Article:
They say money can’t buy happiness. Let’s, however, be honest — they say a lot of things and they’re not always right. Experts say that happiness does increase with wealth, but the correlation peaks at a certain amount of earning per annum. However, no matter how much more than that people make, they don’t report any greater degree of happiness.
You must have heard a common saying ‘Money Can’t Buy Everything’. There are many things that no amount of money can buy and you can think of it this way:
# Money can buy medicine, but not health.
# Money can buy a house, but not a home.
# Money can buy companionship, but not friends.
# Money can buy food, but not an appetite.
# Money can buy a bed, but not sleep.
# Money can buy the good life, but not eternal life.
The above logic is absolutely true. However, just think a while…What happens if at first you aren’t able to buy medicine, a house, companionship, food, bed, good life and so on…? Therefore, a certain amount of money is a basic minimum necessity to achieve a happy existence.
“In the real world there certainly is a relationship between salary/income and happiness. People who earn a good living are often happier than people who live in poverty. Having extra money can certainly enhance our lives with materialistic needs such as food, objects and creature comforts in our homes and importantly it gives a certain level of security to our life that keeps us mentally satisfied,” says Rahul Agarwal, Director, Wealth Discovery/EZ Wealth.
The question, however, is: why to work so hard after reaching an income level which is able to make one happy? The fact is, “after a level of earning, money can’t give you the same increase in happiness and sometimes it is also negatively correlated — with a rise in income you tend to shift towards a life that takes you away from basic happiness that you had enjoyed while you were earning less. Therefore, there actually is an ideal yearly amount we can earn to feel emotionally content and satisfied – and believe it or not, if you have too much money, you may actually start creeping back into unhappy territory,” says Agarwal.
The important question now is what can be that ideal amount of money which can make your life happier throughout. It depends…
It can vary from person to person, situation to situation. It depends on your geographical location, family values and traditions, social environment, your aspirations and many more. In India per capita income is at Rs 1,11,782 in FY2017-18, though there is higher income inequality in India, as India’s top 1% bag 73% of the country’s wealth. If you are the only earning person in your family, assuming four members in your family, to maintain the per capita income you have to earn nearly Rs 4.5 lakh per annum. Does this money is enough to maintain a comfortable life for four members of your family? Certainly not, considering today’s cost of living, if you are living in a metro or tier-II cities also.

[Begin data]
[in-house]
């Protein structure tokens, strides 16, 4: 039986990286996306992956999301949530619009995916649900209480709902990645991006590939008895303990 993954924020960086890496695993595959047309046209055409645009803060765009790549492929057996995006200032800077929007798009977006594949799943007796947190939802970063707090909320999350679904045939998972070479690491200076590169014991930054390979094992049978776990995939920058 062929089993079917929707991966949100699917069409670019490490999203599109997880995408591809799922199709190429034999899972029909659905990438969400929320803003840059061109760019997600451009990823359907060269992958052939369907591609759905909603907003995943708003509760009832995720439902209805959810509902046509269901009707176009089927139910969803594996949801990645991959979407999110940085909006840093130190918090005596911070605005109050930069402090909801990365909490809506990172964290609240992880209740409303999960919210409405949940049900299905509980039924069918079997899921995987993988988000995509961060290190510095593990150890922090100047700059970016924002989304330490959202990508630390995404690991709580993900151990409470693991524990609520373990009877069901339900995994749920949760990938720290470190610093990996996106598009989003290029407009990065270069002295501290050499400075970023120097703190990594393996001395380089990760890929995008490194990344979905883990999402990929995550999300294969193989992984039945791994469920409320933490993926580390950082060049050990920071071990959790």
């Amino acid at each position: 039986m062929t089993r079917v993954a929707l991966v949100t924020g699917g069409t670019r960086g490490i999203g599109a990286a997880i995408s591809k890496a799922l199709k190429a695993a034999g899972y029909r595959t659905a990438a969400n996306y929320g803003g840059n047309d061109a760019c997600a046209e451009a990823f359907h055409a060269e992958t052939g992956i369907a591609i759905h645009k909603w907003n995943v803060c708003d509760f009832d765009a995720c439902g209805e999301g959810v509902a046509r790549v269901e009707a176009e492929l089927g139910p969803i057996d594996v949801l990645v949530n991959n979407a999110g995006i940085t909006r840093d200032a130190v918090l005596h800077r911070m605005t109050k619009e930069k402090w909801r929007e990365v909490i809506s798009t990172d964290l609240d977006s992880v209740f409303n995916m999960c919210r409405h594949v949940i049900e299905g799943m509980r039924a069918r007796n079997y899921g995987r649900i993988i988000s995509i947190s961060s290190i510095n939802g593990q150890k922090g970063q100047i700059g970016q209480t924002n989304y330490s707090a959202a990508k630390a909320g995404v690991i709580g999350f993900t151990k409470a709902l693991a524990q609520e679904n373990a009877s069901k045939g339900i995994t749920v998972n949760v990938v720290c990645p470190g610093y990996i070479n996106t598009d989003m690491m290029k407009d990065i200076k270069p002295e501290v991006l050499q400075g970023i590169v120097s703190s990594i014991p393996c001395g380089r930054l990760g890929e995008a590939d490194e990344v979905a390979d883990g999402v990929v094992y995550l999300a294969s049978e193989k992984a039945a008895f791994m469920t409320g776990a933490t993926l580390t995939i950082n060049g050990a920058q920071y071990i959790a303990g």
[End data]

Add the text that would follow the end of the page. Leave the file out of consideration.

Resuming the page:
So how much earning do you really need? “Considering various factors, your family income must be in a comfortable zone where you could at least be able to meet the basic expenses of your family, and thus an annual income of at least Rs 7 to 10 lakh is a basic necessity. Now, if someone is able to meet basic needs, he is mentally free to think other life events and also remain happy if he wants to be happy,” says Agarwal.
The real story actually begins after you are able to achieve a basic earning and now it’s actually your aspiration, your greed, and your thoughts towards your life and society that make you happy. If you earn more from this point, it really can’t buy you happiness unless you do not know how to live happily.
“If you have already earned or are currently earning sufficient money but you are still unhappy with your life, then its time to think about your attitude towards your life, family and society. At this point you can’t buy happiness with more earning without changing your viewpoint as happiness, of “subjective well-being”, is a state of mind – how we feel about our self and our life. If you start thinking that you have got all the necessity to remain happy, you will really become happy,” informs Agarwal.
To summarize, money and happiness can be explained to some extent by applying the theory of ‘Decreasing marginal utility’. If you are famished and are offered a large pizza, barring the first few slices, the satisfaction with each addition slice of pizza diminishes and after a while additional slices make you cringe. “The same can be applied to money as after a while additional accumulation of money or materialistic things do not really add to happiness. The key highlight here is that the quantum of money required for happiness varies for each individual,” says Agarwal.